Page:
As one when the month is young sees a new moon
Fading into daytime, again it is her face
At the dormer window, her hurt still new.
My look behind me hurried as I unlock,
Switch on, rev up, pull out and drive away
In the car she’ll not have taken her eyes off,
The brakelights flicker-flushing at the corner
Like red lamps swung by RUC patrols
In the small hours on pre-Troubles roads
After dances, after our holdings on
And holdings back, the necking
And nay-saying age of impurity.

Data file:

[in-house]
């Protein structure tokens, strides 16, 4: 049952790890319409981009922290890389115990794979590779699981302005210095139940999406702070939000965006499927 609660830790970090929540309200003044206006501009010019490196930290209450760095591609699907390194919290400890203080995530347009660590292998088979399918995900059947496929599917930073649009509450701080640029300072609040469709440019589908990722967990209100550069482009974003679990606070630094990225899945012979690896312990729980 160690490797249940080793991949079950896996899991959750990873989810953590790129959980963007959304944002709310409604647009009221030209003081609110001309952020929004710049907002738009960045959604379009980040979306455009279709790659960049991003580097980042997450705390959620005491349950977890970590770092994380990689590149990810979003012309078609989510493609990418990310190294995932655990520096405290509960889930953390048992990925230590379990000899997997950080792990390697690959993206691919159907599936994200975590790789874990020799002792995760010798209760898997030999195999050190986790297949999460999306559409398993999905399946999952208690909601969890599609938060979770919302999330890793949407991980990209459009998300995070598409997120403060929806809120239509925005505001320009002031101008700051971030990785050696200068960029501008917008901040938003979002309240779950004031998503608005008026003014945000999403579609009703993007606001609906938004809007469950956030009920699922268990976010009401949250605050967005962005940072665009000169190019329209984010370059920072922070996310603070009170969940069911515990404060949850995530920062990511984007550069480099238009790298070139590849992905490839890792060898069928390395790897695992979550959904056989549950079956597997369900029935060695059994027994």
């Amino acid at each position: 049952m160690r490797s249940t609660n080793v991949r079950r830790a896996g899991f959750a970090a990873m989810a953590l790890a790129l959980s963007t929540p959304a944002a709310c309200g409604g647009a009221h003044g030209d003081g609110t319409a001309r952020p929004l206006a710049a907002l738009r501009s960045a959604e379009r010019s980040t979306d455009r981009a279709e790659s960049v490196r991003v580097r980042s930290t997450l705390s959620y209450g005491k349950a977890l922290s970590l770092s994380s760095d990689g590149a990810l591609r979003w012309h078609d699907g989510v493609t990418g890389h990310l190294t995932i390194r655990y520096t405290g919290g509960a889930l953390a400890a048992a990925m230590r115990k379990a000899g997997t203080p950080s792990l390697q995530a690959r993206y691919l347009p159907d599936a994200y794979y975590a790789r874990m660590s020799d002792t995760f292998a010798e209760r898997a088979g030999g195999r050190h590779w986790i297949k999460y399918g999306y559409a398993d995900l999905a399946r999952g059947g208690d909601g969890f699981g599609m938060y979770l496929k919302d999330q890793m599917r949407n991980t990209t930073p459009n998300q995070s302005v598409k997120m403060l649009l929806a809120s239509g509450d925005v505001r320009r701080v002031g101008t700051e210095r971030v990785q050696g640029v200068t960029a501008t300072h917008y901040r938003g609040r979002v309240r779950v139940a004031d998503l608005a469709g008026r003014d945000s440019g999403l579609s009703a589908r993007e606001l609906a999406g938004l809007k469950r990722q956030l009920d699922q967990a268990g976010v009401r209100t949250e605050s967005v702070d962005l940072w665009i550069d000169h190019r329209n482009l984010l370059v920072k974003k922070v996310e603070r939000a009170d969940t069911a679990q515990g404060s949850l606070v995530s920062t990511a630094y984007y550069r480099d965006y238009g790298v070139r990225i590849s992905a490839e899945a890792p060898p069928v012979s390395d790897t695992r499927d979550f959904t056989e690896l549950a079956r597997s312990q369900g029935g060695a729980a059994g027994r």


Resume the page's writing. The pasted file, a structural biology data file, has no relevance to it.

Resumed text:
Notes on the PoemWe previously examined a section of Seamus Heaney's poem in episodes "Route 110" from his 2010 collection Human Chain, and were astonished at the effect of his simple and economical words. Let's look at another section of this same poem and marvel at what else he could capture in just a few brief stanzas. In section iii, Heaney succinctly created an unmistakable sense of motion and manic activity. Here in section viii, Heaney simultaneously depicts the strange intimacy of a sad, uncomfortable parting, while sweeping back and forth to echoes of near and ancient past. The opening line, taken from Virgil, refers to Trojan warrior Aeneas seeing but not being able to communicate with the ghost of his lover Dido, who committed suicide when she felt he had betrayed her. "Fading into daytime" takes the mythological reference straight into Heaney's narrator's immediate experience, where a current betrayal has left someone at the window, "her hurt still new." The narrator's departure is tense and furtive, as Heaney conveys in these terse lines: "My look behind me hurried as I unlock, Switch on, rev up, pull out and drive away" But the shame of whatever the narrator has done to precipitate this scene and its graceless exit blossoms, seguing from the "flicker-flushing" of his brakelights to the red lamps of the police patrol as perhaps a younger version of the narrator was feeling another type of guilt. While an older love is fading painfully before him, the narrator is reminded of younger loves and their different but equally distressing tribulations. Enjoy an in-depth consideration of this and all 12 sections of the poem "Route 110" here on former Modern Language teacher David Fawbert's blog.